An Auxin-Mediated Control of a Rapid Phosphoinositide Response in Isolated Plant Cell Membranes
In many types of animal cells the so-called phosphoinositide (PI) response is involved in the signal transduction of light, hormones or neurotransmitters , Extracellular signals are percepted by their specific receptors at the outside of the plasma membrane, and these informations are transduced across the membrane by the operation of high-affinity GTP-binding proteins (G proteins) . The activated G proteins stimulate obviously the phosphoinositidase C on the cytoplasmic side of the plasma membrane, which hydrolyzes membrane-bound phosphatidyl (4,5) bisphosphate (PIP2) to membrane-bound diacylglycerol and soluble inositol (1,4,5) trisphosphate (IP3) . The compounds act as second messengers for the stimulation of the protein kinase C and the release of Ca2+ from endomembrane stores, respectively [1,3]. The protein phosphorylation and the Ca2+ mobilization are suggested to cooperate as persistent and transient signals for the control of cellular processes, respectively . The PI response is discussed now also for plants, since phosphatidylinositol (4) monophosphate (PIP) and PIP2 as lipids , their specific lipid kinases  as well as the phosphoinositidase C  were found to be localized at the plasma membrane, and high-affinity GTP binding proteins of as yet unknown function [7,8] were detected on membranes of plant cells. The phytohormone auxin was found to function as one putative signal for the initiation of the PI response in plants [8,9,10,11]. This report summarizes briefly some important aspects concerning the auxin action on microsomal membranes prepared from carrot suspension cells.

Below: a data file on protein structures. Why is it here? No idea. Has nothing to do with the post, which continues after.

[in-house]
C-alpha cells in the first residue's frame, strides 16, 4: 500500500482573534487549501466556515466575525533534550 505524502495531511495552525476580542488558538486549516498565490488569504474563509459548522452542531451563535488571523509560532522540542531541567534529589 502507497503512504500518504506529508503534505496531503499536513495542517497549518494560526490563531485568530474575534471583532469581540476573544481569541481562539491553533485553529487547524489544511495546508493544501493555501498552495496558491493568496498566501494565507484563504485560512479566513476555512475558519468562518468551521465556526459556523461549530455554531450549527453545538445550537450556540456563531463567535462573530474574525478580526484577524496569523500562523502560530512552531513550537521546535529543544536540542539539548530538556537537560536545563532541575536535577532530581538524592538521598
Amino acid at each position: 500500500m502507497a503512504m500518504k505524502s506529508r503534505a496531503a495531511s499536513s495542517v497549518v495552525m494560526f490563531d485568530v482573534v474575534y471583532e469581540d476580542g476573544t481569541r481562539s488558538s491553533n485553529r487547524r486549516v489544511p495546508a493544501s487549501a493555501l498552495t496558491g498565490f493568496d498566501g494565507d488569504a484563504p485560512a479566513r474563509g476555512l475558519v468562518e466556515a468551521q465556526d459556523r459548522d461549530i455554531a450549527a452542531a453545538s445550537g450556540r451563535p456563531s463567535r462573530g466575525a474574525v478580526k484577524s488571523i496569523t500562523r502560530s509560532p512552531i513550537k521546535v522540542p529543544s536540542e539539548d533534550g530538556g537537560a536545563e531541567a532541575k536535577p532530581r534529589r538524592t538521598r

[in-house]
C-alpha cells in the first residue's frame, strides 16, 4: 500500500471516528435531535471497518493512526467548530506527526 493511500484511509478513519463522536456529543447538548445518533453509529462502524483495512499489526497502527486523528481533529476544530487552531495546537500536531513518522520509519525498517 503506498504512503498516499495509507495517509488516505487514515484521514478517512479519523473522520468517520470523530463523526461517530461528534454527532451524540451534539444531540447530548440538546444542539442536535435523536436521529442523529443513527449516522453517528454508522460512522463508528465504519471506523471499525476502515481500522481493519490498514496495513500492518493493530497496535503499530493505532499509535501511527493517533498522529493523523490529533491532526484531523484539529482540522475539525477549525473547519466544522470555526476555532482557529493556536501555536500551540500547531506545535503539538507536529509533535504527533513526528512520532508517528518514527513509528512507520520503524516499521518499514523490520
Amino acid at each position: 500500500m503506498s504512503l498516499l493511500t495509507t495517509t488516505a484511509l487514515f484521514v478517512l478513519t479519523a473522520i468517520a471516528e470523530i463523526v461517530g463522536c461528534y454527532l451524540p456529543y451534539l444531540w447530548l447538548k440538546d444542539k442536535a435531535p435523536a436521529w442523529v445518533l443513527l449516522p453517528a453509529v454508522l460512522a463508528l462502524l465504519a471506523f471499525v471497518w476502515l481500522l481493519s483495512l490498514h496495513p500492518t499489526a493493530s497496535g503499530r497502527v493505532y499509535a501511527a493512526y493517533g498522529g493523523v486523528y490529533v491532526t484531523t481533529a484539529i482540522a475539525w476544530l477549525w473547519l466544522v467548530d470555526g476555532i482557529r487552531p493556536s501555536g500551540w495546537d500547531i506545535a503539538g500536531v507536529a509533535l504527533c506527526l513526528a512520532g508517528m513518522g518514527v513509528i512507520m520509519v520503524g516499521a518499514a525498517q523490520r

KeywordsPhosphatidic Acid Phosphatidic Acid Microsomal Membrane Inositol Trisphosphate Auxin Action
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